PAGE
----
- The National Convention was under the control of an extremist faction led by Robespierre. Under him, thousands were executed for suspected treason and counter-revolutionary activities.
- The Reign of Terror ended after Robespierre’s execution on July 28, 1794.
1795: The end of the French Revolution
- On August 22, 1795, the National Convention composed of moderates approved the creation of a new constitution that created France’s bicameral legislature.
- A Directory, a five-member group was formed by the parliament, and an army was groomed under General Napoleon Bonaparte.
- The Directory became corrupt and the army had more powers with them. A coup d’état was staged by Napoleon himself, toppling them from power.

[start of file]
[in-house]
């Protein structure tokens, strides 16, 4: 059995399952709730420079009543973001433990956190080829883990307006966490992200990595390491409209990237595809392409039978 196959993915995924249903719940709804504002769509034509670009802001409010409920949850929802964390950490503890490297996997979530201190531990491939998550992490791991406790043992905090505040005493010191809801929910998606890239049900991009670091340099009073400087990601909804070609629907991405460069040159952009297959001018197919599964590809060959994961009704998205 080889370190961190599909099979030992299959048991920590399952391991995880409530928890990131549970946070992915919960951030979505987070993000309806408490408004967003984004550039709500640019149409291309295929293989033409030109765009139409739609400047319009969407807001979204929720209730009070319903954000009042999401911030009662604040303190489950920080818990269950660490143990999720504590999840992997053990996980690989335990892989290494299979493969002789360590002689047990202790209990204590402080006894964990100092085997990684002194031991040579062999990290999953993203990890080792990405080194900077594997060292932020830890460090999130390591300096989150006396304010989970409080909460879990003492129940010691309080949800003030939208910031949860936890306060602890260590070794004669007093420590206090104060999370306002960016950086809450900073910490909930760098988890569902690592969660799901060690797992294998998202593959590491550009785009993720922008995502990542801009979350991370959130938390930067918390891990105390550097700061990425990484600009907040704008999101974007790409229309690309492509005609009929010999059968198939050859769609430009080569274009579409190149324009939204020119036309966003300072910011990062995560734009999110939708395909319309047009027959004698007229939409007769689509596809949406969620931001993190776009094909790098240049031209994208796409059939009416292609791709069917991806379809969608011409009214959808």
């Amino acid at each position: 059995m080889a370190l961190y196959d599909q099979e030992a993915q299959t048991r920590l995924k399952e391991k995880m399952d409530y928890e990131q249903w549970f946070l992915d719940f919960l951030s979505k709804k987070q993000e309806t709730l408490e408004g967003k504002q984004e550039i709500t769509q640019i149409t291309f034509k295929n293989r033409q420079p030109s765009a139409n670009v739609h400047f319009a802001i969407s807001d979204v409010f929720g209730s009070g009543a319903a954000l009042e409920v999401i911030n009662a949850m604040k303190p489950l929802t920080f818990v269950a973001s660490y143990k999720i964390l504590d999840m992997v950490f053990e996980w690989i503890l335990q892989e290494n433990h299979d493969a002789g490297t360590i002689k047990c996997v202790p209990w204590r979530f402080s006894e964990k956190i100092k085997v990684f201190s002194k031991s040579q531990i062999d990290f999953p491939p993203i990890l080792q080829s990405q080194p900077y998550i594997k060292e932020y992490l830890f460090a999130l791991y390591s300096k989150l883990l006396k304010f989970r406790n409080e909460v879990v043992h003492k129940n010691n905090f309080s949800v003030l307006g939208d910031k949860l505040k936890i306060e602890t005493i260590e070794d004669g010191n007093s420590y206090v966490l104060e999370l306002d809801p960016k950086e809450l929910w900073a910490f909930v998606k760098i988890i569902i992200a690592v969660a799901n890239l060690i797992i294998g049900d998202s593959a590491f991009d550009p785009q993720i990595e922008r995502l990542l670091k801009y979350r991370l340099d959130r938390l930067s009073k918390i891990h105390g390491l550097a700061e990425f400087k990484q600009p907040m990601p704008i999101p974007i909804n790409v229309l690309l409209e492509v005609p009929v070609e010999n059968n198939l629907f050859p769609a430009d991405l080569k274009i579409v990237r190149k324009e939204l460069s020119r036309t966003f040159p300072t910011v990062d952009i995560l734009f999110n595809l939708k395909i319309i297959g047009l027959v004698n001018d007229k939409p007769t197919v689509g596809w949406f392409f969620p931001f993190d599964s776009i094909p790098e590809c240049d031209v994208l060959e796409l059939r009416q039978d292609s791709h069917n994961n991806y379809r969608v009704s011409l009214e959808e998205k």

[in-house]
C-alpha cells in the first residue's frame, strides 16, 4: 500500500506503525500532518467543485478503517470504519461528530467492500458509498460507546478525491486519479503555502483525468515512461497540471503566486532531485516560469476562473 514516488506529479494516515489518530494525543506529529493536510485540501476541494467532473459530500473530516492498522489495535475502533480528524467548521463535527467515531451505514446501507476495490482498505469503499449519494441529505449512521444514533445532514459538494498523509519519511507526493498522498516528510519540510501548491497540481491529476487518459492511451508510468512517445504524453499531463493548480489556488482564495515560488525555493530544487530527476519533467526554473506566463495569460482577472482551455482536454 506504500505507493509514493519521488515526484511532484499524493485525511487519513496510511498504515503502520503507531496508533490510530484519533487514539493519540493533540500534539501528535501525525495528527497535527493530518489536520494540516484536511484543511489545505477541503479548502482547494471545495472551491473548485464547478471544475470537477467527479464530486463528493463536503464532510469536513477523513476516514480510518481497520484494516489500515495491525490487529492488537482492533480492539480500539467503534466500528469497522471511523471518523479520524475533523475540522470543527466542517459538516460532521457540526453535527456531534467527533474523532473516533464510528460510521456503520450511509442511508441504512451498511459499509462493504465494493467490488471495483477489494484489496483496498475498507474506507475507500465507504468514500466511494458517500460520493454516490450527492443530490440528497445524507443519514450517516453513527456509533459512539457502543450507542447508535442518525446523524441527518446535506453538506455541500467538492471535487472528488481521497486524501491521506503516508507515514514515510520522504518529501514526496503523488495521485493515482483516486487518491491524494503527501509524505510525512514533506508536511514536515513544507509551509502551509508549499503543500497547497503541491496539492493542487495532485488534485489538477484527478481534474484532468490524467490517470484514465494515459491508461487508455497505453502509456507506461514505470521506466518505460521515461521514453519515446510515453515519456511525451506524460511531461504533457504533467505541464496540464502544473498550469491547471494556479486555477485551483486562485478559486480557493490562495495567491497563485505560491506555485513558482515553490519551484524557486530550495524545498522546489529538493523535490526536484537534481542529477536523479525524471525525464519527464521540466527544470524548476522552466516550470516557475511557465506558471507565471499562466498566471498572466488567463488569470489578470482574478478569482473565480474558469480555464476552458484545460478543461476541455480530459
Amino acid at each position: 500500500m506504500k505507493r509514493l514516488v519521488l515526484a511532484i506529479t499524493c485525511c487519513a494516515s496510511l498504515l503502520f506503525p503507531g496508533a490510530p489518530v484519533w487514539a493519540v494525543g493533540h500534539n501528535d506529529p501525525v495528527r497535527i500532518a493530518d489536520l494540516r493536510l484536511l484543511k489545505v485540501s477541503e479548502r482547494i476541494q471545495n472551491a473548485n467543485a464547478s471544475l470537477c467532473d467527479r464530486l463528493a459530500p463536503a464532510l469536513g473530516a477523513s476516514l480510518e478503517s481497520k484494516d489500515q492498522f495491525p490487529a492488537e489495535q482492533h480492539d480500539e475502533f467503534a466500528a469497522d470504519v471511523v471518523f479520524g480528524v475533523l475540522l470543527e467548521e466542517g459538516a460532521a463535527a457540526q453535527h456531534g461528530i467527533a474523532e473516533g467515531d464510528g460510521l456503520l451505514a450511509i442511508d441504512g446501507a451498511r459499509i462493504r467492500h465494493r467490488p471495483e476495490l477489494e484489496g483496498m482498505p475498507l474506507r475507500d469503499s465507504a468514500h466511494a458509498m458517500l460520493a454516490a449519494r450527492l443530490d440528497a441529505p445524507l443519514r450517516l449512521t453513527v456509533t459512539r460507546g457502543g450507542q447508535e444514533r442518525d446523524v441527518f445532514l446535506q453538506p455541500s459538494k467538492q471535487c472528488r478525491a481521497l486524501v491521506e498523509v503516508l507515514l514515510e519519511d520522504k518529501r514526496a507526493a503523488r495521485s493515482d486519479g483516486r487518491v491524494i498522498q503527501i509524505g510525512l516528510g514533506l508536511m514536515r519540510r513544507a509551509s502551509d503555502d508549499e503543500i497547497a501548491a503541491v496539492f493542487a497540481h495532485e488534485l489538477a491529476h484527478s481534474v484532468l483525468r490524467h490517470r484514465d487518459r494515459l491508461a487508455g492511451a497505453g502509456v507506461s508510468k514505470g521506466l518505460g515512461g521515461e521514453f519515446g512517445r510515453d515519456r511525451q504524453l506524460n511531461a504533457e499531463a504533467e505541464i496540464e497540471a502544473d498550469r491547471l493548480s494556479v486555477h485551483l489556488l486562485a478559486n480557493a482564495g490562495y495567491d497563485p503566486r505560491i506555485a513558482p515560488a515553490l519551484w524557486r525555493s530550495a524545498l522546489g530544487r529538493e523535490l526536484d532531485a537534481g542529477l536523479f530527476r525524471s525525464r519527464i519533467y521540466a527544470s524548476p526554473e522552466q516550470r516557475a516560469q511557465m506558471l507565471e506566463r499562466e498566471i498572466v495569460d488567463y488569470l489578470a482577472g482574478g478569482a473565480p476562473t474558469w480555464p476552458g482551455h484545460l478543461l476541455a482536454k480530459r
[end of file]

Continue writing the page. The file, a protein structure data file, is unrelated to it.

- Napoleon appointed himself “first consul”. The French Revolution was over and the Napoleonic era was about the begin.
Role of women in the French Revolution:
Women in the Third Estate worked for a living and didn’t have access to education or training. Only daughters of the noblewomen and richer sections of society had access to any education. The wages for women were lower than those of men. Women were also mostly homemakers, hence they had to do all the housework, care for children.
But during the Revolution, women played an active role in revolutionary activities. They started their own clubs and newspapers. One of the most famous political clubs was the Society of Revolutionary and Republican Women and they were disappointed by the Constitution of 1791 which designated them, passive citizens. This Society demanded equal political rights as men. They wanted to vote and stand in elections for political office.
After the end of the revolution, the early revolutionary governments introduced many laws that improved the lives and status of women in society. Schools were created, and education was made compulsory for all girls. Marriage without consent was made illegal and divorce was made legal. Women were also allowed to be artisans and run small businesses.